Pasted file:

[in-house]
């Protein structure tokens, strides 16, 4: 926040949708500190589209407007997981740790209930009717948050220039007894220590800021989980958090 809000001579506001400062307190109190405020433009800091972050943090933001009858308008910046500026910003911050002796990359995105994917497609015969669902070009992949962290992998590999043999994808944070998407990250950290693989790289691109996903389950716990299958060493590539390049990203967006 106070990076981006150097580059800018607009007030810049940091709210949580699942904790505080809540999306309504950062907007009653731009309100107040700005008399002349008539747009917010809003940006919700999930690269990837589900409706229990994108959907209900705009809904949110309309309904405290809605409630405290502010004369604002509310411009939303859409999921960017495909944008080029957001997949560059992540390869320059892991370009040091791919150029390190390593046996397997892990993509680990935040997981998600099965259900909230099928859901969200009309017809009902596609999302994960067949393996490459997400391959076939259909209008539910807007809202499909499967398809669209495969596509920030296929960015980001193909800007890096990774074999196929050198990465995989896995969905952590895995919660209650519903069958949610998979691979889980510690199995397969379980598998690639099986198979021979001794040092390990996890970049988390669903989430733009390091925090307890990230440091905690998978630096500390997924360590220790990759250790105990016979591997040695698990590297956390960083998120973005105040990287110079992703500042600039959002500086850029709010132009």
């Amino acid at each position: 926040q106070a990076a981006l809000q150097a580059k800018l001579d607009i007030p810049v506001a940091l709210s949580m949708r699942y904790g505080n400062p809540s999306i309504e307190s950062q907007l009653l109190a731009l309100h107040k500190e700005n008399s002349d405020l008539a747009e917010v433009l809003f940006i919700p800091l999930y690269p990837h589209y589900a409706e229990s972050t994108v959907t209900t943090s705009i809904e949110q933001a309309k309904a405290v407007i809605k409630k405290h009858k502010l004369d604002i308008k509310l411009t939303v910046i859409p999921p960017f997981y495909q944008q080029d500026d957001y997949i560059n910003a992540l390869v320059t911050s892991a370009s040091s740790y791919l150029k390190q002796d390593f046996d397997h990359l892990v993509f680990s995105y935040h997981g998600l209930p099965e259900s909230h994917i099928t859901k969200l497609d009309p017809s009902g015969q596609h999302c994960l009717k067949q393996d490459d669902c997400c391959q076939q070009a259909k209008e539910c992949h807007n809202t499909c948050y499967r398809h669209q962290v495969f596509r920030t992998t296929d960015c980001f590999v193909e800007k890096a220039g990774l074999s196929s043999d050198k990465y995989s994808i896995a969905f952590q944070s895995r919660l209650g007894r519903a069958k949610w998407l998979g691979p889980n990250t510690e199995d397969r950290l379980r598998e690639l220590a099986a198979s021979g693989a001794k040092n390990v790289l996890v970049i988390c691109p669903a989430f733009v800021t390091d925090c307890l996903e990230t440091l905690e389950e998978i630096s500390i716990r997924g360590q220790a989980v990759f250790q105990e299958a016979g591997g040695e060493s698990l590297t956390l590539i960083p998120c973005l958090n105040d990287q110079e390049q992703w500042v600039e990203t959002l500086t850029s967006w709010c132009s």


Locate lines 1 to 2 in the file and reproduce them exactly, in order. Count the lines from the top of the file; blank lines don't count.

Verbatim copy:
[in-house]
């Protein structure tokens, strides 16, 4: 926040949708500190589209407007997981740790209930009717948050220039007894220590800021989980958090 809000001579506001400062307190109190405020433009800091972050943090933001009858308008910046500026910003911050002796990359995105994917497609015969669902070009992949962290992998590999043999994808944070998407990250950290693989790289691109996903389950716990299958060493590539390049990203967006 106070990076981006150097580059800018607009007030810049940091709210949580699942904790505080809540999306309504950062907007009653731009309100107040700005008399002349008539747009917010809003940006919700999930690269990837589900409706229990994108959907209900705009809904949110309309309904405290809605409630405290502010004369604002509310411009939303859409999921960017495909944008080029957001997949560059992540390869320059892991370009040091791919150029390190390593046996397997892990993509680990935040997981998600099965259900909230099928859901969200009309017809009902596609999302994960067949393996490459997400391959076939259909209008539910807007809202499909499967398809669209495969596509920030296929960015980001193909800007890096990774074999196929050198990465995989896995969905952590895995919660209650519903069958949610998979691979889980510690199995397969379980598998690639099986198979021979001794040092390990996890970049988390669903989430733009390091925090307890990230440091905690998978630096500390997924360590220790990759250790105990016979591997040695698990590297956390960083998120973005105040990287110079992703500042600039959002500086850029709010132009």